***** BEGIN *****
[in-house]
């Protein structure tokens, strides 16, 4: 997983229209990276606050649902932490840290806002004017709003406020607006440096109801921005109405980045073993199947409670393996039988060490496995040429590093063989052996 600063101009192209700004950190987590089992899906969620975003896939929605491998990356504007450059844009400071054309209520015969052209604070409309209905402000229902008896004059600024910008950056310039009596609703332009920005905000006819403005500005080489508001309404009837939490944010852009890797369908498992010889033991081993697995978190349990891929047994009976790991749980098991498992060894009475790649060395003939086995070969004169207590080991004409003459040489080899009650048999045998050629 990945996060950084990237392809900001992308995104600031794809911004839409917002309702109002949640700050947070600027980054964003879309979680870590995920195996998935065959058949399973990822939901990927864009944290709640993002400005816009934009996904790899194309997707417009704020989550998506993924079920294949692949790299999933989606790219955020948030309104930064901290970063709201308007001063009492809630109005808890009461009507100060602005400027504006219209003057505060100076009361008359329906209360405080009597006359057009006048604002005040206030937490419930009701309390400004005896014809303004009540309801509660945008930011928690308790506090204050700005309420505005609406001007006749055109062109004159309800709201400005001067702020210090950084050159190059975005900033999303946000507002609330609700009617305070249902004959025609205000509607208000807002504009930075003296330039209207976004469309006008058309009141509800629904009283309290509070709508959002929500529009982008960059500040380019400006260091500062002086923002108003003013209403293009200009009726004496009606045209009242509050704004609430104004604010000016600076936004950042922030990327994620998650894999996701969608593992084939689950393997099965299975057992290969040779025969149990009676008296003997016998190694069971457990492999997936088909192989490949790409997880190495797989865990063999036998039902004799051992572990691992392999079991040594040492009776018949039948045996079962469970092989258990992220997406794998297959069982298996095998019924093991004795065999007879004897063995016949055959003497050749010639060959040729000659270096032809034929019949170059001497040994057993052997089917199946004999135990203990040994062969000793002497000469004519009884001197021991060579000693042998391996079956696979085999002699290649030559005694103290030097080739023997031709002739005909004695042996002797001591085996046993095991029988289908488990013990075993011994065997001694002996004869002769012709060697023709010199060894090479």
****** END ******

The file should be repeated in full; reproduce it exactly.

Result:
[in-house]
């Protein structure tokens, strides 16, 4: 997983229209990276606050649902932490840290806002004017709003406020607006440096109801921005109405980045073993199947409670393996039988060490496995040429590093063989052996 600063101009192209700004950190987590089992899906969620975003896939929605491998990356504007450059844009400071054309209520015969052209604070409309209905402000229902008896004059600024910008950056310039009596609703332009920005905000006819403005500005080489508001309404009837939490944010852009890797369908498992010889033991081993697995978190349990891929047994009976790991749980098991498992060894009475790649060395003939086995070969004169207590080991004409003459040489080899009650048999045998050629 990945996060950084990237392809900001992308995104600031794809911004839409917002309702109002949640700050947070600027980054964003879309979680870590995920195996998935065959058949399973990822939901990927864009944290709640993002400005816009934009996904790899194309997707417009704020989550998506993924079920294949692949790299999933989606790219955020948030309104930064901290970063709201308007001063009492809630109005808890009461009507100060602005400027504006219209003057505060100076009361008359329906209360405080009597006359057009006048604002005040206030937490419930009701309390400004005896014809303004009540309801509660945008930011928690308790506090204050700005309420505005609406001007006749055109062109004159309800709201400005001067702020210090950084050159190059975005900033999303946000507002609330609700009617305070249902004959025609205000509607208000807002504009930075003296330039209207976004469309006008058309009141509800629904009283309290509070709508959002929500529009982008960059500040380019400006260091500062002086923002108003003013209403293009200009009726004496009606045209009242509050704004609430104004604010000016600076936004950042922030990327994620998650894999996701969608593992084939689950393997099965299975057992290969040779025969149990009676008296003997016998190694069971457990492999997936088909192989490949790409997880190495797989865990063999036998039902004799051992572990691992392999079991040594040492009776018949039948045996079962469970092989258990992220997406794998297959069982298996095998019924093991004795065999007879004897063995016949055959003497050749010639060959040729000659270096032809034929019949170059001497040994057993052997089917199946004999135990203990040994062969000793002497000469004519009884001197021991060579000693042998391996079956696979085999002699290649030559005694103290030097080739023997031709002739005909004695042996002797001591085996046993095991029988289908488990013990075993011994065997001694002996004869002769012709060697023709010199060894090479």